Byron Scott’s Return to Lakers Has Taken Time but Seems Right on Schedule

LOS ANGELES — The eldest child is the one you assume to be the first one coached by the father.   

Thomas Scott says no. He remembers when the notion of his father, Byron, being a coach gained its real toehold.   

And Thomas remembers the kid who was the first to be coached by Byron Scott.   

"My dad's last year here playing with the Lakers [was] Kobe Bryant's first year," Thomas said. "There was a relationship there. There was an understanding. I think my dad saw a lot of himself in Kobe—not necessarily the basketball part, just the mentality, the attitude, the focus he had at 18. It was really intriguing to my dad.

"Kobe saw somebody that he could look to as a role model in the NBA: How are you supposed to work here? How are you supposed to lift? Just somebody he could watch and see, someone leading by example at 35 years old and going harder than the guys at 22. That's what Kobe got.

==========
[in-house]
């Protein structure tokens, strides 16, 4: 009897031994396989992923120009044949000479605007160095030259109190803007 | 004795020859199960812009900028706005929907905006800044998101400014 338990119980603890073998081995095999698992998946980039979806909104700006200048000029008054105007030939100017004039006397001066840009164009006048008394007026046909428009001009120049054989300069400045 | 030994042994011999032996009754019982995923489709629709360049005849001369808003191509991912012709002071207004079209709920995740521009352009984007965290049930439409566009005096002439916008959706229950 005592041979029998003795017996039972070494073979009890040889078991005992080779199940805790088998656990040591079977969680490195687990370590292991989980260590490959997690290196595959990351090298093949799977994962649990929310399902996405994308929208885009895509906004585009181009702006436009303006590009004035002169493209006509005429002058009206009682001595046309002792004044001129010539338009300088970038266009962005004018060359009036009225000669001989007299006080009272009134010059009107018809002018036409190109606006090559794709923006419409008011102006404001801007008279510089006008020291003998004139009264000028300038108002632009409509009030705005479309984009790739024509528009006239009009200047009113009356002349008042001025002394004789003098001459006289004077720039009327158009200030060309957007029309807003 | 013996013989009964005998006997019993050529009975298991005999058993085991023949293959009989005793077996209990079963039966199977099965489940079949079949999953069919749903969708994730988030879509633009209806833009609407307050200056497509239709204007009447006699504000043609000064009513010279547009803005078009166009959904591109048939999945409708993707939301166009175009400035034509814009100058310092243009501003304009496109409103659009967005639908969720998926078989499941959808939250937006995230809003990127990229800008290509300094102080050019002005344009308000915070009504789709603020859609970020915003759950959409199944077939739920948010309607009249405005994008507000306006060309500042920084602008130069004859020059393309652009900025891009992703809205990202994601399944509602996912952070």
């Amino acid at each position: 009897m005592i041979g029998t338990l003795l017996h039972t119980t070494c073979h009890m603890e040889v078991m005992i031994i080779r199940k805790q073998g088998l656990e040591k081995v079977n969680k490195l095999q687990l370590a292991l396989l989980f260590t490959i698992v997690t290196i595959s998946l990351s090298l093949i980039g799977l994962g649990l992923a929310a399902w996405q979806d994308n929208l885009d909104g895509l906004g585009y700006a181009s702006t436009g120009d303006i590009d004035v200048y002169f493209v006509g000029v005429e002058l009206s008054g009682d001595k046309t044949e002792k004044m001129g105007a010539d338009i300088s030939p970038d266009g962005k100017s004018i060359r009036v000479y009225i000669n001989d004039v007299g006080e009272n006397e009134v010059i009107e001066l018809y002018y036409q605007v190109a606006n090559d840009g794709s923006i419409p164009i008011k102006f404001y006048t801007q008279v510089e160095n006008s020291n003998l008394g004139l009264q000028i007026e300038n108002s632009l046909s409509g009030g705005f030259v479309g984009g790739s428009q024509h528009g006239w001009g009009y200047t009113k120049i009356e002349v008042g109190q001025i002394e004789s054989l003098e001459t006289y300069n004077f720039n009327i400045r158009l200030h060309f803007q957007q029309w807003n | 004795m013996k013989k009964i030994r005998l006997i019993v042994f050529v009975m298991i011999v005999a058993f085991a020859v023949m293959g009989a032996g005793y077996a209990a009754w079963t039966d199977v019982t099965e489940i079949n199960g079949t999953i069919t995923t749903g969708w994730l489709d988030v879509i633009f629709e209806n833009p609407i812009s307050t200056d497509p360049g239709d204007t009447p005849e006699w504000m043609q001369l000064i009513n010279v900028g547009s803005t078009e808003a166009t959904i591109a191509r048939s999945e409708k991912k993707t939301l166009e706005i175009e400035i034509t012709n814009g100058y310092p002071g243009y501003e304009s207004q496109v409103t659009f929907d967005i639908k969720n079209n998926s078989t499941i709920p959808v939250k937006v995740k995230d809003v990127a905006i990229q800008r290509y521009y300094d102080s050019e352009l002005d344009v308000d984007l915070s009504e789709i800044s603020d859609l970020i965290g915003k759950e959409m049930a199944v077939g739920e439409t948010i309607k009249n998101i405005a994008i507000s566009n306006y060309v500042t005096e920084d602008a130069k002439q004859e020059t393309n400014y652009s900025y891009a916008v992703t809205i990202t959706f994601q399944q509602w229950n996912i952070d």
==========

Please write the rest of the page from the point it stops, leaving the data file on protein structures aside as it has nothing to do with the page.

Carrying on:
"I noticed Kobe would ask him questions here and there, and he always had something. And Kobe would apply it. I saw that early on."

Now in the coaching business himself, Thomas serves as the Lakers' and his father's assistant coach for player development. During Kobe's rookie season, Thomas was just a young teenager. But he still noticed the connection between Byron and Kobe.

And in that relationship from 1996-97, the son saw a glimpse of the father's future.

"There was something there," Thomas recalled. "He has a way of communicating his experience—and knowledge."

Byron Scott had by then already been told by mentors Pat Riley with the Lakers and Larry Brown with the Pacers that his communication skills could translate to coaching. Before Bryant came along, Scott had been willing to help other teammates or kids, too.

Some even joined Scott for his offseason workouts. Elden Campbell didn't last a week....

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